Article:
Later on, the settlers on this continent wanted to break free from their political ties to Europe. When Europe sent an army to enforce compliance, the only remaining way the colonists saw to stand up for themselves (after diplomacy and protests had failed) was through violent means. Again, guns were the solution.
When it came time for the newly formed alliance of states, commonwealths and territories to form a government, they wrote a document in 1787 called the Constitution and used the principles in it to guide themselves. Nothing is perfect the first time around. (Technically, the first time around was the Articles of Confederation in 1781. The Constitution was written to correct that document's flaws.) It needed some tweaking, so in 1791, they tacked on a list of Amendments to patch some holes. One of them was a law that protected their rights to defend themselves against imperial aggressors. That was the defense model they had in mind at the time: Ordinary citizens grabbing their guns from above the fireplace mantle and meeting up to form a militia to defend themselves against an invading army from Europe. This rule is the Second Amendment to the Constitution. Here is what it says:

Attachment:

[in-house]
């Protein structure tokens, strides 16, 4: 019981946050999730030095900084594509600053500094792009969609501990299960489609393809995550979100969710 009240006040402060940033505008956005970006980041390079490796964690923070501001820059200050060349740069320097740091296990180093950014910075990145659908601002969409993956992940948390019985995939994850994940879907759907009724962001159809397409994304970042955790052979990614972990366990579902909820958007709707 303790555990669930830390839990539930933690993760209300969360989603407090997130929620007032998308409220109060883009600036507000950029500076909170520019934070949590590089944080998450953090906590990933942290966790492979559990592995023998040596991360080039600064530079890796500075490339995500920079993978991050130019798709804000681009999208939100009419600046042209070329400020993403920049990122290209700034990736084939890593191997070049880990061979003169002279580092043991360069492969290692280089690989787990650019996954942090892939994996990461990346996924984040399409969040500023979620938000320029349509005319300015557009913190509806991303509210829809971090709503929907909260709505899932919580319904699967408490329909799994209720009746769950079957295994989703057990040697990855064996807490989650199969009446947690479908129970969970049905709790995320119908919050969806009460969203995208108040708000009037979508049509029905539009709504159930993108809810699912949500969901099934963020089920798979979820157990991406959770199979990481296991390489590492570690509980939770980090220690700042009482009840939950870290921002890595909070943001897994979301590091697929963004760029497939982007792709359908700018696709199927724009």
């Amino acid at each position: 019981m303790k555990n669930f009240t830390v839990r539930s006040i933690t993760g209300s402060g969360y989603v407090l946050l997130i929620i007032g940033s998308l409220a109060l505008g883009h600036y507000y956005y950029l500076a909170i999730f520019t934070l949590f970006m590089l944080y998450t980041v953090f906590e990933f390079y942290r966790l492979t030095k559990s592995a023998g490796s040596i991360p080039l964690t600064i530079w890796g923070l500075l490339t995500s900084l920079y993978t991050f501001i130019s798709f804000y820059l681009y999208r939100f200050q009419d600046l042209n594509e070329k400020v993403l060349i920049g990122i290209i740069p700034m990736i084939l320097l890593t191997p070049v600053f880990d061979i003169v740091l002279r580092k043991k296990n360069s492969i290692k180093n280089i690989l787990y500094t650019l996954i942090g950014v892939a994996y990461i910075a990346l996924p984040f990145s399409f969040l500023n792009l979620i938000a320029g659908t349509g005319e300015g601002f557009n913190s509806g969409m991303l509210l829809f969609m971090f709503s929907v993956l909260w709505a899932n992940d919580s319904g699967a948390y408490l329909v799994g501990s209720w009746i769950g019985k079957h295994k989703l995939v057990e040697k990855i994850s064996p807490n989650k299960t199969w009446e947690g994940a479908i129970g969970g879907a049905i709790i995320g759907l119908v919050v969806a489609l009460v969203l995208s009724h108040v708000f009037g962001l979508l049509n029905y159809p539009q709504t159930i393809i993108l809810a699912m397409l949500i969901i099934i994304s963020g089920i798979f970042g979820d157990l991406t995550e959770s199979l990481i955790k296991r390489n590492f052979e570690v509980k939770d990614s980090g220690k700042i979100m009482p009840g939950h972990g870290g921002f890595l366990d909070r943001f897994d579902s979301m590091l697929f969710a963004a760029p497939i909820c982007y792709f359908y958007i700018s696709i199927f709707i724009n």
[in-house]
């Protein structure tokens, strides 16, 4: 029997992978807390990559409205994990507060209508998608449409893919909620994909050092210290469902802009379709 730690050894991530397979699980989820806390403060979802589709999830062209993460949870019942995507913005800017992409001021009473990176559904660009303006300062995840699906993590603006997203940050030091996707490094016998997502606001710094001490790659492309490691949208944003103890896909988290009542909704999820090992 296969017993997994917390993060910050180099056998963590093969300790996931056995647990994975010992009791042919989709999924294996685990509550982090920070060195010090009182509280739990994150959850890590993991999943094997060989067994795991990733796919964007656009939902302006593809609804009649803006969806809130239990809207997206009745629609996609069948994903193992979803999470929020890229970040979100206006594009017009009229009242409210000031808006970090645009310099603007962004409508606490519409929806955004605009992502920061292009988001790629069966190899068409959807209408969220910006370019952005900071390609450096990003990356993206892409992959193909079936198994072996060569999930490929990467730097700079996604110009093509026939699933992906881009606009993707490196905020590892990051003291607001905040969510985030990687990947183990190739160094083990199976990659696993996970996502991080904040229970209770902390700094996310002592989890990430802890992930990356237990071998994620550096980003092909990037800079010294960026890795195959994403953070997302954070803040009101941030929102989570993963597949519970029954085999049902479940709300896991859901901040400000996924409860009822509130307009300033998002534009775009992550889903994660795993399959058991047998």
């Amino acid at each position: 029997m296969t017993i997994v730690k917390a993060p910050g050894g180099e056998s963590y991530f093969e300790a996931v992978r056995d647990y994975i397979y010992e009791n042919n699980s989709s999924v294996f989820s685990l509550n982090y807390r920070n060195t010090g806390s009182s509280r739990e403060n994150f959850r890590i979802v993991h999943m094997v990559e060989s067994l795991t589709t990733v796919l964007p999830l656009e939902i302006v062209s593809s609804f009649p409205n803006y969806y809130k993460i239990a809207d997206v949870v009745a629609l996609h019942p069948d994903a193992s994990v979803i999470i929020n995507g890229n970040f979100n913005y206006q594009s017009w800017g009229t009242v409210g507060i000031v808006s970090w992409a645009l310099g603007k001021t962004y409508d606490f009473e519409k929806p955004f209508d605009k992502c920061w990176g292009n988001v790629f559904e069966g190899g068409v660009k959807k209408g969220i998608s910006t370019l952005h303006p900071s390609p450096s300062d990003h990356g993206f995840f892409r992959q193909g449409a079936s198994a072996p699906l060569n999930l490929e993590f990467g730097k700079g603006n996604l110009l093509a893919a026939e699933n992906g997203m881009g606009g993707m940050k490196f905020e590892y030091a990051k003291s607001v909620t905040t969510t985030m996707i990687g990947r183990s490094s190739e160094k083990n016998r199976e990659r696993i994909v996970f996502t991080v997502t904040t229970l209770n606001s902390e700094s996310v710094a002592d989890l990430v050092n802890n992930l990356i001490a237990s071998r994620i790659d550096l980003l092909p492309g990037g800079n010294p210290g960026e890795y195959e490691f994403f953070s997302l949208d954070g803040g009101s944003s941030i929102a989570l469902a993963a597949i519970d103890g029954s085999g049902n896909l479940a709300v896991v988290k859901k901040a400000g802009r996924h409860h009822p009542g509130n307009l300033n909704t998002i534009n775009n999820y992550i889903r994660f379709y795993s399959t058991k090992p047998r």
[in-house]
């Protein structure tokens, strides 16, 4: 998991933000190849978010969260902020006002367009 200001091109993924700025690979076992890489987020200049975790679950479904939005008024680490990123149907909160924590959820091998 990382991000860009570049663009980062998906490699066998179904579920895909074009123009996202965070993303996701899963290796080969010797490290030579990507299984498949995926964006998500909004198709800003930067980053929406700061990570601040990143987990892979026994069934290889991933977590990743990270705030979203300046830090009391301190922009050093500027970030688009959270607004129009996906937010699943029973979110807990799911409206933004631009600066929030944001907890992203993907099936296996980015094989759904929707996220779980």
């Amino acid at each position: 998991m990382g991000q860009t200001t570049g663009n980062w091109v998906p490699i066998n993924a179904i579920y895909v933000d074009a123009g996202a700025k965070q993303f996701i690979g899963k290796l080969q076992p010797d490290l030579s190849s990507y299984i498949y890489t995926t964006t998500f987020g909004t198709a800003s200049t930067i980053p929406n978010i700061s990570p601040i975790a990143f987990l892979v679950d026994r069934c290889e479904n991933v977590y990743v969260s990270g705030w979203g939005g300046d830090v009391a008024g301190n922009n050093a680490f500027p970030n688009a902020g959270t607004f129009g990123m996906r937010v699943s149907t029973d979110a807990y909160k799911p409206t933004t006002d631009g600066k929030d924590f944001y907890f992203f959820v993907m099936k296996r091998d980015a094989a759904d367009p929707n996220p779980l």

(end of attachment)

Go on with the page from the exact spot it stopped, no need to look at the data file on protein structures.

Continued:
A well regulated Militia, being necessary to the security of a free State, the right of the people to keep and bear Arms, shall not be infringed.
If we were to translate this into modern grammar, and add in the context which is missing from the text of the document, but which was assumed to be universally understood at the time it was written, it could arguably be rewritten (without changing it's meaning) like this:
Seeing as we have not yet established a regular army for defense, and since a trained Militia made up of ordinary civilian citizens with their own personal weapons is the next best thing to protect the security of our new Country from an invading army, the right of people in this Country (aka. potential Militia members) to own and carry guns shall not be infringed.